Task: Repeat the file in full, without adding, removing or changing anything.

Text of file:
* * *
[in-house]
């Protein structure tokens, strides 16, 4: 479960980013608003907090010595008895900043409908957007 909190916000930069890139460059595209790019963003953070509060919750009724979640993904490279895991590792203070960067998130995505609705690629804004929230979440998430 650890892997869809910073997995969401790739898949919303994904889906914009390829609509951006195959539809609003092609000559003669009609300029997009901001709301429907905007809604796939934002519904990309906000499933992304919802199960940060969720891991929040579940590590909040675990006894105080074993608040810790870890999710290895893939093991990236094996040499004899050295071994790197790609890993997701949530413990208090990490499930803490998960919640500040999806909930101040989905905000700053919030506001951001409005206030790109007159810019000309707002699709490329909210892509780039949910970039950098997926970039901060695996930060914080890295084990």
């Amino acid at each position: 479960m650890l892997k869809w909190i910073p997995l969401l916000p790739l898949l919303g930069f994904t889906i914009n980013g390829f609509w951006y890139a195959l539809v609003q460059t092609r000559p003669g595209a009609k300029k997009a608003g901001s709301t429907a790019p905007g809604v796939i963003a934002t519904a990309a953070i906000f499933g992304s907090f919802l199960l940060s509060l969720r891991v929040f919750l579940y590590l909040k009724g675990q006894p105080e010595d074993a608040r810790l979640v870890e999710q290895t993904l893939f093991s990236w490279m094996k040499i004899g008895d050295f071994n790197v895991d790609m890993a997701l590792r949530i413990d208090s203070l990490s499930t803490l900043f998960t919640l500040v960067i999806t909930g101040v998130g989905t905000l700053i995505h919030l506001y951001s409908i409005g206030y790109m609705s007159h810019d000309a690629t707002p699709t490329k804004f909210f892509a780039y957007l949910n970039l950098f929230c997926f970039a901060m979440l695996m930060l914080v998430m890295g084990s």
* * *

[in-house]
């Protein structure tokens, strides 16, 4: 479960980013608003907090010595008895900043409908957007 909190916000930069890139460059595209790019963003953070509060919750009724979640993904490279895991590792203070960067998130995505609705690629804004929230979440998430 650890892997869809910073997995969401790739898949919303994904889906914009390829609509951006195959539809609003092609000559003669009609300029997009901001709301429907905007809604796939934002519904990309906000499933992304919802199960940060969720891991929040579940590590909040675990006894105080074993608040810790870890999710290895893939093991990236094996040499004899050295071994790197790609890993997701949530413990208090990490499930803490998960919640500040999806909930101040989905905000700053919030506001951001409005206030790109007159810019000309707002699709490329909210892509780039949910970039950098997926970039901060695996930060914080890295084990």
């Amino acid at each position: 479960m650890l892997k869809w909190i910073p997995l969401l916000p790739l898949l919303g930069f994904t889906i914009n980013g390829f609509w951006y890139a195959l539809v609003q460059t092609r000559p003669g595209a009609k300029k997009a608003g901001s709301t429907a790019p905007g809604v796939i963003a934002t519904a990309a953070i906000f499933g992304s907090f919802l199960l940060s509060l969720r891991v929040f919750l579940y590590l909040k009724g675990q006894p105080e010595d074993a608040r810790l979640v870890e999710q290895t993904l893939f093991s990236w490279m094996k040499i004899g008895d050295f071994n790197v895991d790609m890993a997701l590792r949530i413990d208090s203070l990490s499930t803490l900043f998960t919640l500040v960067i999806t909930g101040v998130g989905t905000l700053i995505h919030l506001y951001s409908i409005g206030y790109m609705s007159h810019d000309a690629t707002p699709t490329k804004f909210f892509a780039y957007l949910n970039l950098f929230c997926f970039a901060m979440l695996m930060l914080v998430m890295g084990s």